Products: Roumasset, James
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Valuing Indirect Ecosystem Services: the Case of Tropical Watersheds
Mitigating the harmful effects of development projects and industries (negative environmentalism) is inadequate, especially in resource-dependent economies whose resources are at risk from other forces. While positive environmentalism includes conservation projects, the non-market benefits of such projects are difficult to evaluate. This paper provides and illustrates a method for evaluating the indirect, watershed benefits of a tropical forest, without resorting to survey methods. The conservation of trees prevents a reapportionment from groundwater recharge to runoff that would otherwise occur. The value of the water saved is then valued at the shadow prices obtained from an optimizing model. An illustration of the model shows that watershed conservation projects may have very high payoffs, even before assessing existence values and other forest amenities.
Control of Invasive Species: Lessons from Miconia in Hawai'i
The threat of invasive species stems from their ability to rapidly and irreversibly change ecosystems and degrade the value of ecosystem services. Optimal control of a pre-established exotic pest minimizes the costs of population reduction plus the residual damages from the remaining pest population. The shrubby tree, Miconia calvescens, is used to illustrate dynamic policy options for a forest invader. Potential damages to Hawaii's forest ecosystems are related to decreased aquifer recharge, biodiversity, and other ecosystem values. We find that population reduction is the optimal management policy for the islands of Oahu, Maui, and Hawaii. On the island of Kauai, however, optimal policy calls for deferring control expenditures until the (larger) steady state population is reached.
Prevention, Eradication, and Containment of Invasive Species: Illustrations from Hawaii
Invasive species change ecosystems and the economic services such ecosystems provide. Optimal policy will minimize the expected damages and costs of prevention and control. We seek to explain policy outcomes as a function of biological and economic factors, using the case of Hawaii to illustrate. First, we consider an existing invasion, Miconia calvescens, a plant with the potential to reduce biodiversity, soil cover, and water availability. We then examine an imminent threat, the potential arrival of the Brown Treesnake (Boiga irregularis). The arrival of the snake to Guam has led to native bird extirpations, power outages, and health costs.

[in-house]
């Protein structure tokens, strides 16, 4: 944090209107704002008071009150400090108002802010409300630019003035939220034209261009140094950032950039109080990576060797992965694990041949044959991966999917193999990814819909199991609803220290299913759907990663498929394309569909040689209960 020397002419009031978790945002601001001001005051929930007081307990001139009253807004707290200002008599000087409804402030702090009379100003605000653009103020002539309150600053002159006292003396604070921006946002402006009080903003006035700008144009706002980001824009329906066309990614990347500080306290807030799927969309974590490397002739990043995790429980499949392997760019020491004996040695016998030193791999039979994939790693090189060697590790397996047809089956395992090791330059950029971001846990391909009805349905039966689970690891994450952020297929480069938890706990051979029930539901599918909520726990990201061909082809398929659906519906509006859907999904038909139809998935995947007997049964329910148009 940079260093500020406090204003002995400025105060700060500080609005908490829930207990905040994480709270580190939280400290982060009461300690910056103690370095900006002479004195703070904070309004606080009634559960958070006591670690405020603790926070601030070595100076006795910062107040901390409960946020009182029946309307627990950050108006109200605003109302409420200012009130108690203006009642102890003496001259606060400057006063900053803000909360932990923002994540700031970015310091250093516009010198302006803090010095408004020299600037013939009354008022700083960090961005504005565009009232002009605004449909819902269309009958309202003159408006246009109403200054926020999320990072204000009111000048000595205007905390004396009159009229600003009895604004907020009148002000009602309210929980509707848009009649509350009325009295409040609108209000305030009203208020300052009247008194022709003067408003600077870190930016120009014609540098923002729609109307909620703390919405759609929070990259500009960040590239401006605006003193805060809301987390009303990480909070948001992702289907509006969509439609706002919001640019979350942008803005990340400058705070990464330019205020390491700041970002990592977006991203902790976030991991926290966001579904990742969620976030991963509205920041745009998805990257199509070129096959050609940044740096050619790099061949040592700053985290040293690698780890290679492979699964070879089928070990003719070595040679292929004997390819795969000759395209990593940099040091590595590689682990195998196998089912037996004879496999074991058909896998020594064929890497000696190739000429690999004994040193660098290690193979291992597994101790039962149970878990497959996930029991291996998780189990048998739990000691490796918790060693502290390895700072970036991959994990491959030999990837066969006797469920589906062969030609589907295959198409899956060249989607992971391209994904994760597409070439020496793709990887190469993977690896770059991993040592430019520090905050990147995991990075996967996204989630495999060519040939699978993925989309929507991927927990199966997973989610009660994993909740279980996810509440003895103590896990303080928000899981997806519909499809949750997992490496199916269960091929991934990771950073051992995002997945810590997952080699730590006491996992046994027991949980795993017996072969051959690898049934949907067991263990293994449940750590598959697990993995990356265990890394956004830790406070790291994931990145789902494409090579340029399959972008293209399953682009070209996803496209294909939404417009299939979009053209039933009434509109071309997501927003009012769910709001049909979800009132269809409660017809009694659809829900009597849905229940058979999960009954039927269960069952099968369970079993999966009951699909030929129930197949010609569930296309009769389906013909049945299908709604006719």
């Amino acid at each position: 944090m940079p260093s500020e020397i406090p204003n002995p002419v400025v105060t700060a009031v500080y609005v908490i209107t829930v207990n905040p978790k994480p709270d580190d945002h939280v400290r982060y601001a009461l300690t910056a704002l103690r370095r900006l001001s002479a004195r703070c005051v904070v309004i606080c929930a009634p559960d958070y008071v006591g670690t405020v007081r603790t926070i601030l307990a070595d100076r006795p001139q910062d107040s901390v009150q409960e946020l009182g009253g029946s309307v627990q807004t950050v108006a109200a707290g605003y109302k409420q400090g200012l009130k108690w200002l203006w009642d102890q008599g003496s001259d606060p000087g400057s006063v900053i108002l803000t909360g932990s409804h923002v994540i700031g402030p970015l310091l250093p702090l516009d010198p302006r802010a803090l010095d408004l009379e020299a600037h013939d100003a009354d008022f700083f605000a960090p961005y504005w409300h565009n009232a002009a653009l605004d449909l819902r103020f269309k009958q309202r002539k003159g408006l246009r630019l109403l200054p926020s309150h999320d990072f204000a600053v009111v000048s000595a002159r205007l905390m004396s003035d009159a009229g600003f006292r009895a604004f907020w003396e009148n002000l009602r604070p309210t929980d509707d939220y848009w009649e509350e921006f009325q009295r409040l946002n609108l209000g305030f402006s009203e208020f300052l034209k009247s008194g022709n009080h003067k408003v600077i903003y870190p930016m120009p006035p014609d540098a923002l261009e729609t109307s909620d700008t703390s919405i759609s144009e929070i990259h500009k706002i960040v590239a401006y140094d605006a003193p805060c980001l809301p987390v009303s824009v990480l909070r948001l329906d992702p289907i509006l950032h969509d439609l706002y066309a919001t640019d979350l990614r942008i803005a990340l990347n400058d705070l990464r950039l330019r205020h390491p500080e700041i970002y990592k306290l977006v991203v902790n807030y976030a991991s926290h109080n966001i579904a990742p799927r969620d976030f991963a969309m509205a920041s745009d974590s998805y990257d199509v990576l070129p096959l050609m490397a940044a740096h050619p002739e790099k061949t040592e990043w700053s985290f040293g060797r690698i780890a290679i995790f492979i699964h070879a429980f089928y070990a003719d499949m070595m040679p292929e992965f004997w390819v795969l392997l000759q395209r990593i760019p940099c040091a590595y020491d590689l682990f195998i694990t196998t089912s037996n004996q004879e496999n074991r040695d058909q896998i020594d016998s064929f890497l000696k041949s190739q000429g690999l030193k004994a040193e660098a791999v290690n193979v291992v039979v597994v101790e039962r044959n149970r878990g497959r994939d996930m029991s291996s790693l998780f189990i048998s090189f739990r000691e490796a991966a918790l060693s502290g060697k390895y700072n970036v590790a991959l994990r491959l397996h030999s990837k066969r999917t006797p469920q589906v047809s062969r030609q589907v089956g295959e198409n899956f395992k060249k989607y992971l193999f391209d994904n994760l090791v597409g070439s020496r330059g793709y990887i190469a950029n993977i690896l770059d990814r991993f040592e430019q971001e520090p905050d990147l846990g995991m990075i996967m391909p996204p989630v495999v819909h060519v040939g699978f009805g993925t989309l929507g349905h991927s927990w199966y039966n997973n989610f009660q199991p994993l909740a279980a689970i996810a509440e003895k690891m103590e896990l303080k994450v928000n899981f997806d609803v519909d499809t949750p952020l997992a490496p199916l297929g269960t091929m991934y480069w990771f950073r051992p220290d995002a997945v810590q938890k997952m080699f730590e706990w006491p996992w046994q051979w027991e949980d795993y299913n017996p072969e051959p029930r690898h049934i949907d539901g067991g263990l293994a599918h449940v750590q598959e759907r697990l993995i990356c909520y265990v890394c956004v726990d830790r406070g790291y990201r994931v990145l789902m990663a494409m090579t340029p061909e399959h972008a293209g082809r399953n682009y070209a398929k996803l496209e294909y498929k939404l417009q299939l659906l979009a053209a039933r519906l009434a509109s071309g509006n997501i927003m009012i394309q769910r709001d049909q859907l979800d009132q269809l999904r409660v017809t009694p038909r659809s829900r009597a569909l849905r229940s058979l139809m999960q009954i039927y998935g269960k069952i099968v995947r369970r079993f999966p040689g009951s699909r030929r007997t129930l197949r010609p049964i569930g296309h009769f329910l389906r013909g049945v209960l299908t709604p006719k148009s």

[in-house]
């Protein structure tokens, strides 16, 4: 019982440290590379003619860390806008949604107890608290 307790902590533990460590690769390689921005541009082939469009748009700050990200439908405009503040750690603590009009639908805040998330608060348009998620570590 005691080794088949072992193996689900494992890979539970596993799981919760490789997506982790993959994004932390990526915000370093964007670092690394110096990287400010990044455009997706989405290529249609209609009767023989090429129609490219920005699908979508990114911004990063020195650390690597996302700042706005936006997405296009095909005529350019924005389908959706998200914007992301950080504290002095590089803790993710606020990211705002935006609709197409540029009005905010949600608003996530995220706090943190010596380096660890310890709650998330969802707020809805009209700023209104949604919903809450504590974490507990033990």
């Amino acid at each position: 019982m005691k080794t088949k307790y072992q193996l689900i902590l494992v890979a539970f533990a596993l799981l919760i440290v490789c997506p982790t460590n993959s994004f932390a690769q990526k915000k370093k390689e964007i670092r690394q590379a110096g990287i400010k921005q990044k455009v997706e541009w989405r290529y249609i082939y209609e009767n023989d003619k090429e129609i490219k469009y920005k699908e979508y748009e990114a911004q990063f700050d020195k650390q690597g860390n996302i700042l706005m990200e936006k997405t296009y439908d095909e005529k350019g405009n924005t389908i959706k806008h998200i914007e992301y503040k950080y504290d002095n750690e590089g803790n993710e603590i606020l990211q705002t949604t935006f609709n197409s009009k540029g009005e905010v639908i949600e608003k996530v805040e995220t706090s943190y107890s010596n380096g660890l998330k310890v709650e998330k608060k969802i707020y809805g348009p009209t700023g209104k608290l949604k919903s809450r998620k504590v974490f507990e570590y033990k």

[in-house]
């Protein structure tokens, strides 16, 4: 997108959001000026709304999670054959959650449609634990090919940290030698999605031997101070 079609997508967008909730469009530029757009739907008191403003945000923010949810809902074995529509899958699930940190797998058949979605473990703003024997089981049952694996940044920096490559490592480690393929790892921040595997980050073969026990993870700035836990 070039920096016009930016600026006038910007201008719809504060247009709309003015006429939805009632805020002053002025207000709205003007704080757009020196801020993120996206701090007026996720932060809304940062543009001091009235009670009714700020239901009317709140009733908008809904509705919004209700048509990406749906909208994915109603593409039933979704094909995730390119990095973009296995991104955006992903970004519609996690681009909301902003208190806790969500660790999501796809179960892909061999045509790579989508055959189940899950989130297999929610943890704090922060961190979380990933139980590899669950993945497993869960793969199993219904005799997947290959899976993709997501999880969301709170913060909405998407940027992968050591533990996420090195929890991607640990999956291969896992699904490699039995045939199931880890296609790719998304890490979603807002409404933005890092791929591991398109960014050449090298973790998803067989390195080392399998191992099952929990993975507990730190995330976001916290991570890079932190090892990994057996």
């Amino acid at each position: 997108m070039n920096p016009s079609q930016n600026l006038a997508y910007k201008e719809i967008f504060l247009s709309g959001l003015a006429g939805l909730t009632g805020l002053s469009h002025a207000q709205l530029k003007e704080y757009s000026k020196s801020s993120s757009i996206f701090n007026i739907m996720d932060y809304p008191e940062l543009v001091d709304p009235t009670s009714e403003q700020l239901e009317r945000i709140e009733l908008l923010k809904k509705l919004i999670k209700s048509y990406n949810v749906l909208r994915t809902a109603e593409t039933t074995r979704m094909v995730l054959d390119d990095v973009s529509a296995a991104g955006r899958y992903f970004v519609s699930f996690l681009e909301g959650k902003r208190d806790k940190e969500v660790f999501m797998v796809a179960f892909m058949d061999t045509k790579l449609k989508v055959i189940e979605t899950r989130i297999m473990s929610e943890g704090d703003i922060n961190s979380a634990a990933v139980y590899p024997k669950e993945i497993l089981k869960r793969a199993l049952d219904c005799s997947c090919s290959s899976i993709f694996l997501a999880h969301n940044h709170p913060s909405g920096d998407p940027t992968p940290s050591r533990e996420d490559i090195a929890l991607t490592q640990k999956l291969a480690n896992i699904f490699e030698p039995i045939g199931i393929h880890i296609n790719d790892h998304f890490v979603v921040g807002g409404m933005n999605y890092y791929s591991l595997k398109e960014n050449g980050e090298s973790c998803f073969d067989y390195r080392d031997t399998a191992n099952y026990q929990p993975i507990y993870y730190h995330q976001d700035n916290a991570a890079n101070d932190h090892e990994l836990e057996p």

Published: Burnett, K., Kaiser, B., Pitafi, B. A., Roumasset, J., 2006. Prevention, eradication, and containment of invasive species: Illustrations from Hawaii. Agricultural and Resource Economics Review, 35 (1), 63-77.
Discontinuous extraction of a nonrenewable resource
This paper examines the sequence of optimal extraction of nonrenewable resources in the presence of multiple demands. We provide conditions under which extraction of a nonrenewable resource may be discontinuous over the course of its depletion.
Published: Im, E. I., Chakravorty, U. and Roumasset, J., 2006, Discontinuous extraction of a nonrenewable resource. Economics Letters, 90 (1), 6-11.
Sustainable Growth with Environmental Spillovers
In this paper, we apply the approach of Ramsey and Koopmans to the problem of optimal and sustainable growth. Under plausible assumptions, intertemporal neutrality implies that the optimal growth path is sustainable without the contrivance of a sustainability constraint. The model is extended to cases involving environmental disamenities. The solutions equivalently solve the problem of maximizing net national product adjusted for depreciation in natural capital and environmental effects. Green net national product in this framework is constant over time, thus avoiding the paradox of declining sustainable income.
Published: Endress, L. H., Roumasset, J. A. and Zhou, T., 2005. Sustainable growth with environmental spillovers. Journal of Economic Behavior & Organization, 58 (4), 527-547.
Specialization and non-renewable resources: Ricardo meets Ricardo
The one-demand Hotelling model fails to explain the observed specialization of non renewable resources. We develop a model with multiple demands and resources to show that specialization of resources according to demand is driven by Ricardian comparative advantage while the order of resource use over time is determined by Ricardian absolute advantage. An abundant resource with absolute advantage in all demands must be initially employed in all demands. When each resource has an absolute advantage in some demand, no resource may be used exclusively. The two-by-two model is characterized. Resource and demand-specific taxes are shown to have significant substitution effects.